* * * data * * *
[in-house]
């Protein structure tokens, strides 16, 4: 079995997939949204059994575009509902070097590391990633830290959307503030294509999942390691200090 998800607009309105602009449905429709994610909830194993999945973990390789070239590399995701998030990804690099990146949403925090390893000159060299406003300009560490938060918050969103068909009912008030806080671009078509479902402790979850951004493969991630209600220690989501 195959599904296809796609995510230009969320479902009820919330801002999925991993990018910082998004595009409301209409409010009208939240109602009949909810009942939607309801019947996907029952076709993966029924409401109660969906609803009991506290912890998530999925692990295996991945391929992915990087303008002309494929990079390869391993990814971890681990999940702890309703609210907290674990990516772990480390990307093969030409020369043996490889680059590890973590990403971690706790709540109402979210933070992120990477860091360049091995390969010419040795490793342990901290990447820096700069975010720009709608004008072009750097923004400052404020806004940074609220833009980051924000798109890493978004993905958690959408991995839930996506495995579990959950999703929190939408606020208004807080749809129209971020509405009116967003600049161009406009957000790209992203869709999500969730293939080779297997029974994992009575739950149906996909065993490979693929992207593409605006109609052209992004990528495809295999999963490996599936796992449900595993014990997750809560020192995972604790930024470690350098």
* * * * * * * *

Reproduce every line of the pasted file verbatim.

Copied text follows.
[in-house]
């Protein structure tokens, strides 16, 4: 079995997939949204059994575009509902070097590391990633830290959307503030294509999942390691200090 998800607009309105602009449905429709994610909830194993999945973990390789070239590399995701998030990804690099990146949403925090390893000159060299406003300009560490938060918050969103068909009912008030806080671009078509479902402790979850951004493969991630209600220690989501 195959599904296809796609995510230009969320479902009820919330801002999925991993990018910082998004595009409301209409409010009208939240109602009949909810009942939607309801019947996907029952076709993966029924409401109660969906609803009991506290912890998530999925692990295996991945391929992915990087303008002309494929990079390869391993990814971890681990999940702890309703609210907290674990990516772990480390990307093969030409020369043996490889680059590890973590990403971690706790709540109402979210933070992120990477860091360049091995390969010419040795490793342990901290990447820096700069975010720009709608004008072009750097923004400052404020806004940074609220833009980051924000798109890493978004993905958690959408991995839930996506495995579990959950999703929190939408606020208004807080749809129209971020509405009116967003600049161009406009957000790209992203869709999500969730293939080779297997029974994992009575739950149906996909065993490979693929992207593409605006109609052209992004990528495809295999999963490996599936796992449900595993014990997750809560020192995972604790930024470690350098």